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“CURED” Documentary: What It’s Like to Participate in a Chronicle of Psychiatry’s Past

     

At the 1972 APA Annual Meeting, in Dallas, Texas, a psychiatrist identified only as “Dr. H. Anonymous,” who had been stigmatized and lost his job because of his sexual orientation, offered a masked protest during a session devoted to psychiatry’s relationship with homosexuality. Joined on the panel (chaired by Judd Marmor, M.D.) by the organizer/activists Barbara Gittings and Frank Kameny, the psychiatrist was later revealed to be Dr. John Fryer. This event that was a watershed moment both for psychiatry and the LGBTQ community, and eventually led to the removal of homosexuality from the DSM in 1973.

On Oct. 11, "CURED," a documentary chronicling the fight by LGBTQ+ activists and psychiatrists like Dr. Fryer to de-list homosexuality as a mental disorder, will premiere on PBS stations around the country. (See more information here.) I was honored to play some small part in the making of this film. The APA Foundation served as presenting sponsor for the film’s Outreach and Engagement Campaign.

It is hard to overstate the importance of this historic fight to the LGBTQ community. We know today, as many knew then, that there is simply no scientific evidence to support that claim. After homosexuality was removed from the DSM, opponents of LGBTQ rights could no longer credibly refer to homosexuality as a disease. It remains a milestone for LGBTQ rights whose effect was felt not just in this country, but throughout the world.

It was a tremendously moving experience to participate in this project, especially as we explored the vast APA archives, finding contemporary chronicles and photographs of the events around the 1972 Annual Meeting and subsequent update to the DSM, and even some previously lost film footage from the time. I’m pleased to say that some of this footage made it into the film.

Thanks are due to then Interim-Executive Director Amy Porfiri and Librarian & Archivist Deena Gorland from the APA Foundation, who were indispensable as we worked with the filmmakers to unearth this priceless historical record.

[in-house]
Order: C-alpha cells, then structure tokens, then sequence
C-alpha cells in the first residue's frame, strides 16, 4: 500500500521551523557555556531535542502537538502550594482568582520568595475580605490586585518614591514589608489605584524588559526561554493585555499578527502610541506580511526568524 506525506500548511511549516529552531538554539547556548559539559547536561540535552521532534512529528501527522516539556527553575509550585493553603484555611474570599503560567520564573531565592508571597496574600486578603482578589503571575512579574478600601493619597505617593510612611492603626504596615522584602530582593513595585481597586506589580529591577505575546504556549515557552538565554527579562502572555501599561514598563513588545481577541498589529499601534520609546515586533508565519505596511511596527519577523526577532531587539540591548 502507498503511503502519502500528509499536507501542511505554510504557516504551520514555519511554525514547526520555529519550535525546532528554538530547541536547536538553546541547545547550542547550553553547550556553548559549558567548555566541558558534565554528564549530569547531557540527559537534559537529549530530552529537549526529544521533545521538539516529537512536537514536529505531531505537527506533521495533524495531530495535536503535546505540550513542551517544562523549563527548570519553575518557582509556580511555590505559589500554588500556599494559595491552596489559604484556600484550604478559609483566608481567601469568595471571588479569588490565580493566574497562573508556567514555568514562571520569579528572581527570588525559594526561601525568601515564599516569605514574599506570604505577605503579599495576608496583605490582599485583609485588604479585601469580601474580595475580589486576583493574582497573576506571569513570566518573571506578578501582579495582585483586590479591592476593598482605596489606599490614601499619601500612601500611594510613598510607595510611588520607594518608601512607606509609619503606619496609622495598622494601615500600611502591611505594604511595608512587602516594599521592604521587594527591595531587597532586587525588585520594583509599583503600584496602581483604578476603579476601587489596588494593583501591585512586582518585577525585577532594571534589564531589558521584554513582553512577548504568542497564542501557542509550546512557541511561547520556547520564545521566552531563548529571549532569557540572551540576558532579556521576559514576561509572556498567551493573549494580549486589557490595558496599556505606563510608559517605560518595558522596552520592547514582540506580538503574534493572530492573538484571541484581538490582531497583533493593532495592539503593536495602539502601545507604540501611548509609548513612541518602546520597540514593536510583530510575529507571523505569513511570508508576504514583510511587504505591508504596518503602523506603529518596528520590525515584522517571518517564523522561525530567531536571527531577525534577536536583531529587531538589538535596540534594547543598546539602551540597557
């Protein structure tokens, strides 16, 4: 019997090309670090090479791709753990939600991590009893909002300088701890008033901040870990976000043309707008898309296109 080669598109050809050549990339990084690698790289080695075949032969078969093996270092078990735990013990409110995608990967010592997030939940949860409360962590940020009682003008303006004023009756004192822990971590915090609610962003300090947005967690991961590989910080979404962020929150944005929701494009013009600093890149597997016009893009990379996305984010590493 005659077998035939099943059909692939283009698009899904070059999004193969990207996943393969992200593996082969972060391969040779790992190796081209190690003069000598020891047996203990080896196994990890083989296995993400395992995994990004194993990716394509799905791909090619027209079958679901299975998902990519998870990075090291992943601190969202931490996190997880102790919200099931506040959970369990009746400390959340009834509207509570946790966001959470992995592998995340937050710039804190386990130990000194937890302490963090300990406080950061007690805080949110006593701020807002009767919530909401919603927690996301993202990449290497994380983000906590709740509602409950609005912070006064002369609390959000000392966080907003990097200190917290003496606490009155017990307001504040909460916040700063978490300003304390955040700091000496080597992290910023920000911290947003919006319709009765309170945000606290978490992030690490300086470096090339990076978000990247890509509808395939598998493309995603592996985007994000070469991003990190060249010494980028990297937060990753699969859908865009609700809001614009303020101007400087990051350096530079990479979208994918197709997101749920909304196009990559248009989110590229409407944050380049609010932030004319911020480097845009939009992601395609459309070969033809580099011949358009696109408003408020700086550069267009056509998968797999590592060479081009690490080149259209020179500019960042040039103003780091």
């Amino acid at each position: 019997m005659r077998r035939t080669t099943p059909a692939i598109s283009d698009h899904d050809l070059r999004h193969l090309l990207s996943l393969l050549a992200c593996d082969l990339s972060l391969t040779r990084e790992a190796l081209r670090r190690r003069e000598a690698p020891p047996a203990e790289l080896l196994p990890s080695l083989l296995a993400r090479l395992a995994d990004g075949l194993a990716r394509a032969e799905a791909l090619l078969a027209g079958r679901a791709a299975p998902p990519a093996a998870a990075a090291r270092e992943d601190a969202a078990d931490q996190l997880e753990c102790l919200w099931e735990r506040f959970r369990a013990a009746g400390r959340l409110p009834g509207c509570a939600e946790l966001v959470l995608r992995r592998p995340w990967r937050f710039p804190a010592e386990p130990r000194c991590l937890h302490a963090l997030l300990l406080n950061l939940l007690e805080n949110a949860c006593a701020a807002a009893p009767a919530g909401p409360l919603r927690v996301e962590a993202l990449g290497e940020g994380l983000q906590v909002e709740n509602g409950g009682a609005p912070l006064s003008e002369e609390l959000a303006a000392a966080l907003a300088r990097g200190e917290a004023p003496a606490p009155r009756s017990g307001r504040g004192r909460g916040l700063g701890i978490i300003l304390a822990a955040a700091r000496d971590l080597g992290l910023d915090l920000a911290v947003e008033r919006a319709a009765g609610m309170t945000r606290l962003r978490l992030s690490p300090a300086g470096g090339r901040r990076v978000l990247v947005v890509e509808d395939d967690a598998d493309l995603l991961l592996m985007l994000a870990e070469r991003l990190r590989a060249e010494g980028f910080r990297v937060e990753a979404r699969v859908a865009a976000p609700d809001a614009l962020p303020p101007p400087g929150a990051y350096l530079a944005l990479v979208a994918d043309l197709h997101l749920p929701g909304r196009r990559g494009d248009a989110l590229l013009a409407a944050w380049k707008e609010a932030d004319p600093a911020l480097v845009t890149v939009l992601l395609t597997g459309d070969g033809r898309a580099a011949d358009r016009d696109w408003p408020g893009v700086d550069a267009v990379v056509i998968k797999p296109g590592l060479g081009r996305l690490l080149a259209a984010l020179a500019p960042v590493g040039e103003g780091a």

For my part, as the first openly gay CEO and Medical Director of the APA, I know that I walk in the footsteps of activist giants like Dr. Fryer, as well as Barbara Gittings and Frank Kameny, both titans of LGBTQ activism who played crucial roles in seeing the fight to de-list homosexuality to its conclusion. I am grateful for all they did to achieve freedom and equality for the LGBTQ community.

The fact that I am in this position of leadership shows how far we have come as an organization since the 1970s. However, there is still much work to be done as stigma and discrimination against LGBTQ people still persists at home and abroad.

As we continue as country and as an association to seek justice and equity, I try to honor their legacy in my words and deeds and the work that we do at the APA, and I proudly echo the words that Dr. Fryer spoke at his 1972 protest: “I am a psychiatrist, and I am a homosexual.”

The national PBS broadcast of CURED is scheduled for 10 p.m. ET/9 p.m. CT (check local listings) on Oct. 11. The film will be available to stream for 30 days after the broadcast on PBS.org or the PBS app. Learn more about the documentary here. To participate in the discussion on Twitter during the broadcast, use #CUREDFilmPBS.

Saul Levin, M.D., M.P.A., F-RCPE, FRCPsych
CEO & Medical Director, American Psychiatric Association
Chair, American Psychiatric Association Foundation

     

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